The new face of Teroldego
Foradori’s wines Morei and Sgarzon show the great potential of the rare grape variety Teroldego
Although Foradori’s new style was a break with tradition, the Teroldego from their Morei and Sgarzon vineyards demonstrate the enormous potential of this autochthonous variety. Even to this day, all of the wines from the estate continue to refine their individuality, character and, dare we say, ‘soul’.
About a decade ago, the first single vineyard wines matured in amphoras were introduced to the market. The two crus from Teroldego are Morei und Sgarzon, both located in the Campo Rotaliano vineyards near Mezzolombardo. The two whites are from the hills north of Trento. One is a pure Manzoni Bianco, the other a seductive expression of Nosiola. Both are named Fontanasanta.
If anyone outside of Italy knows these grape names it is certainly because of Elisabetta Foradori, a captivating enthusiast for all three. Within the past few years, though, her name has slowly become a synonym of Teroldego.
Before others had much even heard the word, she adopted biodynamic agricultural practices and decided to mature Morei and Sgarzon in 400 litre amphoras to better emphasize the characteristics of each single site.
As Elisabetta explains, “the amphora is simply wonderful. Its material and form represent the connection between cosmos and earth. Different from wooden barrels, amphoras impart no flavours to the wine, thus best underlining the purity of the variety and the nature of the soil where it was grown”.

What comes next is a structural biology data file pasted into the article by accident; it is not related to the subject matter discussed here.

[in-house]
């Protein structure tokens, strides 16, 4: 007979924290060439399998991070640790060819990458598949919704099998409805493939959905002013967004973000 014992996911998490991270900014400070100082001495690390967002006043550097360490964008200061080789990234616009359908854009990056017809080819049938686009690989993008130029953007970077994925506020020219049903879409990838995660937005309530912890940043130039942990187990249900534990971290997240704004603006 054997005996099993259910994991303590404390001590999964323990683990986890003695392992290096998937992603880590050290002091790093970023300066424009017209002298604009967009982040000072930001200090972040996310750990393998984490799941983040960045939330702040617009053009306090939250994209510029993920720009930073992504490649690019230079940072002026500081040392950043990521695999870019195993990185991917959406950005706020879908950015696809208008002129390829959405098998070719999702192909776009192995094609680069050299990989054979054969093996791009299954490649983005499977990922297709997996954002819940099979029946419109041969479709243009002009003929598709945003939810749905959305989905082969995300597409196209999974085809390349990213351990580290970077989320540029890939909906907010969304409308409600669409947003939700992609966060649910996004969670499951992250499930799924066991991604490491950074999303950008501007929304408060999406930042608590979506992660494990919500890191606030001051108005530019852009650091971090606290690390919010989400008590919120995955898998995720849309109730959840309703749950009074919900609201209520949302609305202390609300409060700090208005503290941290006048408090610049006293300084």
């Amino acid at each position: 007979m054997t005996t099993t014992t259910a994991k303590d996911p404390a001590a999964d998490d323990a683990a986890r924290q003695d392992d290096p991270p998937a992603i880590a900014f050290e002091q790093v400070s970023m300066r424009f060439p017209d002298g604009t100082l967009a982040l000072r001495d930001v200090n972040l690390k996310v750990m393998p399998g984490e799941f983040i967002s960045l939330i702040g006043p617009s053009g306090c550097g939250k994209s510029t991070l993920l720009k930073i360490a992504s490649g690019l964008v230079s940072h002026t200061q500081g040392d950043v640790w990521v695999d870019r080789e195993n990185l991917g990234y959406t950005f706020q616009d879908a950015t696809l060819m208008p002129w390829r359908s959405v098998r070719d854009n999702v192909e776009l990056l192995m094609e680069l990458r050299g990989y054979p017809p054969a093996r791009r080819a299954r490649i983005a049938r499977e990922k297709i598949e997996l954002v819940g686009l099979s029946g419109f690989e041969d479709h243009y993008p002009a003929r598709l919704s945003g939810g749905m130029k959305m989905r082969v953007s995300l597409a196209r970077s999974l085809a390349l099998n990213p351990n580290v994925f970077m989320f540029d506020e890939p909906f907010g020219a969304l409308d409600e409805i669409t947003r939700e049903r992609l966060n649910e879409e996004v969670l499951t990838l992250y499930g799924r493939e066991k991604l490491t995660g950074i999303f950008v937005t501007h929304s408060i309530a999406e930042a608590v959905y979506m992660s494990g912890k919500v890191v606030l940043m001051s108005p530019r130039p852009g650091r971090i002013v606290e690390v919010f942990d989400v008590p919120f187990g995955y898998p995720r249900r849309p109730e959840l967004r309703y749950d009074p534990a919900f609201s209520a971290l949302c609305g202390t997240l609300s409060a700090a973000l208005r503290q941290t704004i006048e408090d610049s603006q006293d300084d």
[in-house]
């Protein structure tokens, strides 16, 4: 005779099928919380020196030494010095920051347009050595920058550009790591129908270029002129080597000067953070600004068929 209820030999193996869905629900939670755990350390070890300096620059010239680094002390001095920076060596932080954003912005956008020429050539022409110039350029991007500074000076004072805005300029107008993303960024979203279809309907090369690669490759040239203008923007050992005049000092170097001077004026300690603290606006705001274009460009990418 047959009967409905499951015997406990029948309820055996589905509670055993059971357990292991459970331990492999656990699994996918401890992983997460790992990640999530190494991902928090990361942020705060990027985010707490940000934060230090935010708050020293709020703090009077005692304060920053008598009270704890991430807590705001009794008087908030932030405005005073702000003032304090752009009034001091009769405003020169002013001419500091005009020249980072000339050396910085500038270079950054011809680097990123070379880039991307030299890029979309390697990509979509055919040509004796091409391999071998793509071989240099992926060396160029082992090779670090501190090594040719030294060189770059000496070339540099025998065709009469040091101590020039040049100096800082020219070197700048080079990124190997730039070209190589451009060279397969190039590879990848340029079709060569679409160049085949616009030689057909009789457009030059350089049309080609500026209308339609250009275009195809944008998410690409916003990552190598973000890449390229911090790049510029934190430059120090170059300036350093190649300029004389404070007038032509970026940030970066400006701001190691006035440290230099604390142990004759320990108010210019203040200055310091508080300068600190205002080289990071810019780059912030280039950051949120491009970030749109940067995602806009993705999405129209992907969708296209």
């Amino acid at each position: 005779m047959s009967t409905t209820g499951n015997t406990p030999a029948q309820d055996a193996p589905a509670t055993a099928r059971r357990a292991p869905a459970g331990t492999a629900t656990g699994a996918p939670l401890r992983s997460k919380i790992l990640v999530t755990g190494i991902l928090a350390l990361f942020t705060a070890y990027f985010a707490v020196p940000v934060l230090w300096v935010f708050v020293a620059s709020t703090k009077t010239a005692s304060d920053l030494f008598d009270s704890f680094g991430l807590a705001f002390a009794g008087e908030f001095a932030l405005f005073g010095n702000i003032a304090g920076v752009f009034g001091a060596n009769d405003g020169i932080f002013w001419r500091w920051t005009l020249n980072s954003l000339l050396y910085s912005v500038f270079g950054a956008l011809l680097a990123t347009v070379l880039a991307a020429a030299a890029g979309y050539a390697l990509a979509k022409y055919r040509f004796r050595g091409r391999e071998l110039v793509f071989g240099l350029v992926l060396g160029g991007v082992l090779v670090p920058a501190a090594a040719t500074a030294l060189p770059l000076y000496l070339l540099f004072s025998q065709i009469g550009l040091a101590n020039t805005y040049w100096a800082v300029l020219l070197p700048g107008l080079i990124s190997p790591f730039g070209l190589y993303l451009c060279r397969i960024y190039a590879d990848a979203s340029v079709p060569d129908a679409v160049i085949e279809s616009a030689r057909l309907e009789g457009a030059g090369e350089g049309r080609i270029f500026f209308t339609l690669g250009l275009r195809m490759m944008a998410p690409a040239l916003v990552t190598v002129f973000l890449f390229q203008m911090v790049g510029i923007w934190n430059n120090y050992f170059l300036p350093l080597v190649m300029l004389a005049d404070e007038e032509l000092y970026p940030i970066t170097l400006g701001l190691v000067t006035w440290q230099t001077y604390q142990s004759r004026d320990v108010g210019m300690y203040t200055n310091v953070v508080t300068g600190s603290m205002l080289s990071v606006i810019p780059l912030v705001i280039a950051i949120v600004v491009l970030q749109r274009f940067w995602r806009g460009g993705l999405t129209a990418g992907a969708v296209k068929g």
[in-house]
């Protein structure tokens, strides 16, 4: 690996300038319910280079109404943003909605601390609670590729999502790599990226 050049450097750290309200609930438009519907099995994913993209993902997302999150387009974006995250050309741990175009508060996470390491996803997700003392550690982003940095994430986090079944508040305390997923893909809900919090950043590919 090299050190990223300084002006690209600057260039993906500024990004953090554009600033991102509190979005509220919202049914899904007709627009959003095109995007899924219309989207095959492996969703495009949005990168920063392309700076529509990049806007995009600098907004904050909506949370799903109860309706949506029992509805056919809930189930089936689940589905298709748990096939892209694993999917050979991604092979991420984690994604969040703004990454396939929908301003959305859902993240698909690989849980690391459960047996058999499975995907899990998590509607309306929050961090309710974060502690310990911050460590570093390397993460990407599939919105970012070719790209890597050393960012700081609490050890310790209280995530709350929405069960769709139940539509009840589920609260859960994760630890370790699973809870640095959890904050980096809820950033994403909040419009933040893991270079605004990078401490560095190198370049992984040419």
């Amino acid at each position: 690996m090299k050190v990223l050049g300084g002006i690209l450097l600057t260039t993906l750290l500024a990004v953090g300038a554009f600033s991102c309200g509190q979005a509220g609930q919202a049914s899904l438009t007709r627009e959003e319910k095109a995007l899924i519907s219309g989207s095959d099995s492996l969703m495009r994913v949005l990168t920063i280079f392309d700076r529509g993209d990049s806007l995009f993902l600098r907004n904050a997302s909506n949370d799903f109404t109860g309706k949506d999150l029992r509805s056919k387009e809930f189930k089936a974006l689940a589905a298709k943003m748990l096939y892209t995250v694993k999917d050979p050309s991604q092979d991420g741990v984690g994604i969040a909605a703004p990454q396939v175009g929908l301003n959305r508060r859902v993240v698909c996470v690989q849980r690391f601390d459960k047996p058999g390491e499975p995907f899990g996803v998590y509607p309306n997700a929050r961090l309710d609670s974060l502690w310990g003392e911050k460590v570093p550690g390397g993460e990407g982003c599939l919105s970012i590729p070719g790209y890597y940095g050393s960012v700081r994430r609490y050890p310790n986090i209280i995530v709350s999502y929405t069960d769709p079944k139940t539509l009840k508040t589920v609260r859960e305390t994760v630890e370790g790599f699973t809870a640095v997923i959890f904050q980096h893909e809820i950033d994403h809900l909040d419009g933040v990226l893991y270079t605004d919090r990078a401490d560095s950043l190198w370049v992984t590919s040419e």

Both Morei and Sgarzon are small vineyards of only two hectares situated near the winery. Each label highlight the importance of the cru concept. Morei and Sgarzon are written in bold letters, followed by the variety, Teroldego, in smaller ones.
For both white wines, Foradori rented eight hectares northeast of the city of Trento. Situated on rock terraces and steep slopes, the vineyards appear quite picturesque as they are embedded in a landscape of acacias, oak trees, wild roses and bushes, crisscrossed by small fountains and streams. Fontanasanta means holy fountain in Italian. Is that not an omen for a wine?
Even though Nosiola is considered to be the oldest variety in Trentino, it is still quite hard to find. That, though, was the ideal challenge for Elisabetta Foradori! The wine is fresh and aromatic on the nose; on the palate, a refreshing bitter note, combined with nuts, fascinates most tasters.
Manzoni Bianco received its name from Luigi Manzoni, the director of the viticulture university in Conegliano, who in the 1930s succeeded in crossing Riesling with Pinot Blanc, creating an elegant wine with hints of honey and wild flowers. It is the only one of Foradori’s four new wines which does not mature in amphoras, but in oak and acacia barrels!